On the coins depicting the deified Alexander, the Successors had already established their independence by inscribing the reverses with their own names, but it was a much bolder step to replace the image of the revered Alexander with their own likenesses. The first to do so was the determined and independent Ptolemy I, who around 304 B.C. put his own astonishingly individualized portrait on gold staters and soon afterward on his tetradrachms (no. 54). His decision to do so was undoubtedly motivated by Ptolemy's increasing economic, military, and cultural distance from the other Successors. At first glance, and particularly in contrast with the idealized portraits of Alexander, Ptolemy's portrait seems strongly, even harshly realistic, with its emphasis upon his deep-set eyes, beaked nose, and prominent chin. But Ptolemy was over sixty when this portrait type was introduced, and there are few signs of age. He has the luxuriant hair and upward gaze of the deified Alexander, as well as a divine attribute, around his neck an aegis, an attribute of his patron deity, Zeus.

Another of the Successors, Demetrios Poliorketes (the Besieger) (336-283 B.C.), moved much more boldly to associate his own portrait type with that of Alexander. In about 290 B.C., in preparation for an invasion of Asia Minor, he issued large numbers of tetradrachms (no. 43) depicting himself with the royal diadem and the horns of a bull, attribute of the sea god Poseidon, whom he had adopted as his patron deity after he destroyed Ptolemy's fleet in 306 B.C. With these attributes of divinity, the audacious Demetrios implied obvious parallels with Alexander and became the first living ruler to claim his own divinity on his coins. The portrait itself appears somewhat individualized in its profile, but with its tousled hair and upward gaze it was clearly meant to recall the image of Alexander.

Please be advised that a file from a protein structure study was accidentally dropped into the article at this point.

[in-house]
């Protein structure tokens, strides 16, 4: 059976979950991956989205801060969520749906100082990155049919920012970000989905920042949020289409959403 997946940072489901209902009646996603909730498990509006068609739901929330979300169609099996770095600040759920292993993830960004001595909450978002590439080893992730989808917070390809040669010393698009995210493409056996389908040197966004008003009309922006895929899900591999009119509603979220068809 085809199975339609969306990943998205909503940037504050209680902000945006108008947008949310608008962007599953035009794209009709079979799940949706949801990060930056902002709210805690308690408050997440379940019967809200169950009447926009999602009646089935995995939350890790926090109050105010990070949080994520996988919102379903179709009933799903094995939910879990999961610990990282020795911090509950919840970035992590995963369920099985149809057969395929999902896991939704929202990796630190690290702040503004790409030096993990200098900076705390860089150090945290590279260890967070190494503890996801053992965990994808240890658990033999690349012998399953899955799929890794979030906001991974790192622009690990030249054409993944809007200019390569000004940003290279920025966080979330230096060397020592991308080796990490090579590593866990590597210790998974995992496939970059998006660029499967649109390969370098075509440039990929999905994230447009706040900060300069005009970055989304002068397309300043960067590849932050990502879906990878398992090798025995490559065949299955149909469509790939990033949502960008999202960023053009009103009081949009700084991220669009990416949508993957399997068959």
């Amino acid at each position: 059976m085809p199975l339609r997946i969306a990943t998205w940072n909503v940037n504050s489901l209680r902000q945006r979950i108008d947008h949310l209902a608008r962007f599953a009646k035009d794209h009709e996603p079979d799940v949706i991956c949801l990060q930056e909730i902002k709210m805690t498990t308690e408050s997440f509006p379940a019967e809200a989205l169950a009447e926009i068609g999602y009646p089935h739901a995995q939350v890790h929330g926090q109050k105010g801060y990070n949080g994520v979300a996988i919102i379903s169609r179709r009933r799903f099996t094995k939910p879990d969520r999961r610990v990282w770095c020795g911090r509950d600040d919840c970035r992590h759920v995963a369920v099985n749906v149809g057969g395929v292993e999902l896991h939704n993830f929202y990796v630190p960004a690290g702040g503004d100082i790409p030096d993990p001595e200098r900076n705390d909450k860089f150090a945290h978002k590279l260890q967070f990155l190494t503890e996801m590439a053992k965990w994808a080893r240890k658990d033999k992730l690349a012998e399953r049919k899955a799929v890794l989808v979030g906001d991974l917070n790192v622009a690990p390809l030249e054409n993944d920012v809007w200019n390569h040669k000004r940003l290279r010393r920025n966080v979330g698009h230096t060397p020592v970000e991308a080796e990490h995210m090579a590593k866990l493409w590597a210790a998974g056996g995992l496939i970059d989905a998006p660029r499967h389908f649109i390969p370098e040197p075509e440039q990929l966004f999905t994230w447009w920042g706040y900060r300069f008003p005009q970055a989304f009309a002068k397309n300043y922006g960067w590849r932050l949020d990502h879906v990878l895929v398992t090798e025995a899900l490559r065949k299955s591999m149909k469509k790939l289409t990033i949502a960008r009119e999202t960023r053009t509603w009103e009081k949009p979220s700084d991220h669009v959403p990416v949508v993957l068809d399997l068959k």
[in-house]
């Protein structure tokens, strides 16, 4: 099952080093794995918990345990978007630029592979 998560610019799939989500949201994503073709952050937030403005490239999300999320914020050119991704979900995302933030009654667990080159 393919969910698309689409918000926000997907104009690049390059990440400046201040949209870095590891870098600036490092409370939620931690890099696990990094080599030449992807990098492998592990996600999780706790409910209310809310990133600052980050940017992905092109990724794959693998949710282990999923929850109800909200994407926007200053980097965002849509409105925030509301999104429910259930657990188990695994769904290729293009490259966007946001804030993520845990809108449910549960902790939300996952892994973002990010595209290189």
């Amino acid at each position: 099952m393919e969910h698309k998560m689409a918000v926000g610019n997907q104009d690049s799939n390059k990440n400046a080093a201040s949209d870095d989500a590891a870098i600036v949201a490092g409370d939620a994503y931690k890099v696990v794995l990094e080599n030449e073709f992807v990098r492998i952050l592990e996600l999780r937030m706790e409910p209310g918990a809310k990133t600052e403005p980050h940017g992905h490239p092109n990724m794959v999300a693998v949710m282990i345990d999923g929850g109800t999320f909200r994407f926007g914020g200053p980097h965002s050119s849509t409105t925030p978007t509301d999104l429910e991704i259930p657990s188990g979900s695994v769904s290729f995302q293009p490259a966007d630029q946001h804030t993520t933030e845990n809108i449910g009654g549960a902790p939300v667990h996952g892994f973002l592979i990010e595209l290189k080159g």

Of all the successors of Alexander, Ptolemy was the most successful in establishing a stable dynasty, which endured until Egypt was defeated by the Romans in 31 B.C. The Ptolemaic rulers used the portraits on their coins to emphasize the continuity and legitimacy of the dynasty. Their silver, bronze, and some of their gold coins continued to depict Ptolemy I (nos. 55, 56, 59). Ptolemy II (308-246 B.C) followed ancient Egyptian pharaonic practice by marrying his sister, Arsinoe II (c. 316-270 B.C), and established the Ptolemaic ruler cult by deifying his father and mother. He and his successors issued gold octodrachms that summed up Ptolemaic dynastic pretensions in a remarkably concise way (no. 56). The obverse depicts busts of Ptolemy II and Arsinoe II with features bearing a striking family resemblance to those of their parents, Ptolemy I and Berenike I, depicted together on the reverse. The legends on the obverse and reverse proclaim the cult name of Ptolemy II and Arsinoe II, the "divine siblings." Ptolemy II also issued coins in honor of his wife, and Ptolemy III (c. 280-221 B.C.) issued coins with portraits of his wife, Berenike II (c. 273-221 B.C) (no. 57). The relatively large number of coin portraits of the women of the Ptolemaic family is indicative of the status and influence they had and also attests to their role in the continuity of the dynasty. Members of the family also often issued coins in honor of their predecessors. One of the most interesting is the octodrachm of Ptolemy IV (c. 244-205 B.C.) conferring upon his father, Ptolemy III, an extraordinary array of divine attributes, the aegis associated with Zeus that had been an attribute of Ptolemy I (nos. 54, 55, 59), a scepter ending with a trident, an attribute of the sea god Poseidon that refers to Ptolemaic naval power, and a radiate diadem, reference to the sun god, Helios (no. 58).


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